What are the basics of brain chemistry
Question to the brain
Answer by Frank Faltraco, Senior Consultant in the Clinic and Polyclinic for Psychiatry and Psychotherapy at the Rostock University Medical Center: The short answer to this question is - at least so far - no! This is not yet possible in the clinic. It is true that the concentration of neurotransmitters can be measured in animal experiments with electrical or chemical probes directly in the brain, but unfortunately the animals usually do not survive that.
At least the density of transporter molecules and receptor molecules that interact with neurotransmitters such as dopamine can be determined less invasively. This works with imaging methods, positron emission tomography (PET) or single photon emission computed tomography (SPECT), in which weakly radioactively labeled substances are administered that attach to the same molecules as the neurotransmitter. The spatial and temporal distribution of these substances can be made visible in the imaging and can even provide indirect information about where neurotransmitters interact with the transporters and receptors. But this is not the same as a direct measurement of neurotransmitters in the brain!
For the future, however, it is conceivable that such procedures could also be used to diagnose disorders of thought and concentration. There are already initial studies on this, for example investigating the neurotransmitter norepinephrine in ADHD. Work is also underway on the development of minimally invasive electrochemical probes that can be inserted into the human brain to measure neurotransmitters in the field, but this is still a long way from clinical application.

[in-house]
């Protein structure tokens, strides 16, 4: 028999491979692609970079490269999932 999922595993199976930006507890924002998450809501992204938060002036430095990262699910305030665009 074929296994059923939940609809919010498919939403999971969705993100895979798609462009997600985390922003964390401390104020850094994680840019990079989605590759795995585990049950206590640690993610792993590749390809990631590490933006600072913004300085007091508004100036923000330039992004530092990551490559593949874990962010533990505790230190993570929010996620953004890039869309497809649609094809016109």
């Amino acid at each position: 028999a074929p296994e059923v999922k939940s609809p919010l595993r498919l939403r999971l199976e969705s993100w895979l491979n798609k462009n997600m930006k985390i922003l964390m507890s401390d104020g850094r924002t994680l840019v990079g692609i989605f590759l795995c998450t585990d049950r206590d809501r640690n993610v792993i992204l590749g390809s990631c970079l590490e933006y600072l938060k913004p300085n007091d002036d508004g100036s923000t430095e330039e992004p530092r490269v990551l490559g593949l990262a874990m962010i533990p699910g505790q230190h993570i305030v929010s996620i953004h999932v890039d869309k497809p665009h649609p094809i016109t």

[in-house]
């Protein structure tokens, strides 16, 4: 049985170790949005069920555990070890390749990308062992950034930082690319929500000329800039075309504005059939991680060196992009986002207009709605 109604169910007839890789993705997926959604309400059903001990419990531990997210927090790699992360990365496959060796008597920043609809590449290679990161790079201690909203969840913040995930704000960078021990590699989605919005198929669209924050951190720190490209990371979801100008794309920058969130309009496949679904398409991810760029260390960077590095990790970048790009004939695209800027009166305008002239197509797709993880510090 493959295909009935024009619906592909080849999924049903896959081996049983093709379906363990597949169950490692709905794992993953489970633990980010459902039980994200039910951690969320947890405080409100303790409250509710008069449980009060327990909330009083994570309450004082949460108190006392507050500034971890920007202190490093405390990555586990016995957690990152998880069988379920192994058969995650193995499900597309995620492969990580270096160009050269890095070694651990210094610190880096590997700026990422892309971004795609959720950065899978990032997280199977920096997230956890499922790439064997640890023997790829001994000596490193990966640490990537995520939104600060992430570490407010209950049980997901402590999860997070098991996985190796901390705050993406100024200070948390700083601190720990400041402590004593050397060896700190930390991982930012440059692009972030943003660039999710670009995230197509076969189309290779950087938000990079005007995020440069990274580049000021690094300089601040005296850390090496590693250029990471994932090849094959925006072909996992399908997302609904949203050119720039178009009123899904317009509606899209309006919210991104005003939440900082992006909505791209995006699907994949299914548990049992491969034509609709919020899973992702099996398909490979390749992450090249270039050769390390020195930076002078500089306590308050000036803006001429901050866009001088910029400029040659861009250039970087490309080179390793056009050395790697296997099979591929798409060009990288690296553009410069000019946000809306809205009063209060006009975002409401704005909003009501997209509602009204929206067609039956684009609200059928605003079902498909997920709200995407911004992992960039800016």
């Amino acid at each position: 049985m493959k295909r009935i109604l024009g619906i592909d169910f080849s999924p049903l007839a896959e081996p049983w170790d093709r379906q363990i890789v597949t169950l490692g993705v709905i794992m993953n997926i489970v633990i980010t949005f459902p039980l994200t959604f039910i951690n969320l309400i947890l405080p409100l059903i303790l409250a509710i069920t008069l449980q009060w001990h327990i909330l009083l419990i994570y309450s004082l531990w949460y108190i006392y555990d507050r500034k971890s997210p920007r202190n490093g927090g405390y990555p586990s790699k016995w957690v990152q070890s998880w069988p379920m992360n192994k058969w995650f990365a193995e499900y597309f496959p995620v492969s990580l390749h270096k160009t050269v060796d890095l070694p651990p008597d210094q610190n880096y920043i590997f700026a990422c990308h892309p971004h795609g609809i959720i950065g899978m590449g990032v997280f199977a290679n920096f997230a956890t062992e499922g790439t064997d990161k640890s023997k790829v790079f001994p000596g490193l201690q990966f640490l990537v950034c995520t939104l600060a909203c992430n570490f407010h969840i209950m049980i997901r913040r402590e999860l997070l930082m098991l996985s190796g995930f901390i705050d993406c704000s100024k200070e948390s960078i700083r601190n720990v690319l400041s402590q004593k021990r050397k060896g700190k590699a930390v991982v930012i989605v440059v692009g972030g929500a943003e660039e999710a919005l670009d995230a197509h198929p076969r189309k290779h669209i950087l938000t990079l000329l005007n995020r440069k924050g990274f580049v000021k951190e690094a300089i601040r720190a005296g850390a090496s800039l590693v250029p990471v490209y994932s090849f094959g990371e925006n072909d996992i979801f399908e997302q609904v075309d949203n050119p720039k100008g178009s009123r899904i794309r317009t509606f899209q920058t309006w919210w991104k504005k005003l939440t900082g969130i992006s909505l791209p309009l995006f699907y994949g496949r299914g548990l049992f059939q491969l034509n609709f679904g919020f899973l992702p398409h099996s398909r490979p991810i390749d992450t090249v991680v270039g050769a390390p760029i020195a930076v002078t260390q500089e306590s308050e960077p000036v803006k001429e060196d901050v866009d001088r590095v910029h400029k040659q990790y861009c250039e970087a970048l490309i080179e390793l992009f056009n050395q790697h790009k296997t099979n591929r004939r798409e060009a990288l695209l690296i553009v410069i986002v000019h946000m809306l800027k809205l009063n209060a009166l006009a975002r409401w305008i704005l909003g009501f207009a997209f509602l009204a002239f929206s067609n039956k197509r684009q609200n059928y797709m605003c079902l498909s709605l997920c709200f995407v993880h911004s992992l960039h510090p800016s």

Internet offers that advertise that “brain chemistry” can be measured directly with the help of blood and urine samples are mostly not scientifically validated enough. If you read carefully, the precursors or breakdown products of neurotransmitters in the body are measured and not the concentration of the messenger substances itself in the brain. There is at most an indirect connection.
It should also be remembered that neurotransmitter concentration is only one facet of mental and neurological illnesses. For example, we know from animal experiments that the concentration of neurotransmitters in the brain increases rapidly after the administration of drugs against depression. However, it takes several weeks for a positive effect on the mind to set in, so other mechanisms must also play a role. The function of complex cascades is more important than just the neurotransmitter concentration.
For a serious clinical diagnosis of thinking and concentration disorders, the classic methods remain for the time being. We use psychological questionnaires, sometimes brain imaging, and rule out organic causes that could also be responsible for the symptoms observed. Only when something is left can one arrive at the diagnosis of a mental disorder.
Recorded by Nora Schulz
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